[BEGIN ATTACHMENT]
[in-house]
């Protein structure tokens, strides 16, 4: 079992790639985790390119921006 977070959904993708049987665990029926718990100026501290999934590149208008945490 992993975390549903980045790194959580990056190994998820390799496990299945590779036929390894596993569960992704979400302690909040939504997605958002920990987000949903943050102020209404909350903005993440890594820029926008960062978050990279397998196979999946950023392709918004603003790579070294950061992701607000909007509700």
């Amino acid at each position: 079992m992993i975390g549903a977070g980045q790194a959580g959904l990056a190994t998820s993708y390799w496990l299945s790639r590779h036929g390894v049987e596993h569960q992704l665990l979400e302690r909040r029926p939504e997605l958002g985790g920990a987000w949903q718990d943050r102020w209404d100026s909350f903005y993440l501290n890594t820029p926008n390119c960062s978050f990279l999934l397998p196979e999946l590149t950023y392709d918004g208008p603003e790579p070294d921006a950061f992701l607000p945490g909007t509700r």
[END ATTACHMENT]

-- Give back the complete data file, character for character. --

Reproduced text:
[in-house]
């Protein structure tokens, strides 16, 4: 079992790639985790390119921006 977070959904993708049987665990029926718990100026501290999934590149208008945490 992993975390549903980045790194959580990056190994998820390799496990299945590779036929390894596993569960992704979400302690909040939504997605958002920990987000949903943050102020209404909350903005993440890594820029926008960062978050990279397998196979999946950023392709918004603003790579070294950061992701607000909007509700």
């Amino acid at each position: 079992m992993i975390g549903a977070g980045q790194a959580g959904l990056a190994t998820s993708y390799w496990l299945s790639r590779h036929g390894v049987e596993h569960q992704l665990l979400e302690r909040r029926p939504e997605l958002g985790g920990a987000w949903q718990d943050r102020w209404d100026s909350f903005y993440l501290n890594t820029p926008n390119c960062s978050f990279l999934l397998p196979e999946l590149t950023y392709d918004g208008p603003e790579p070294d921006a950061f992701l607000p945490g909007t509700r």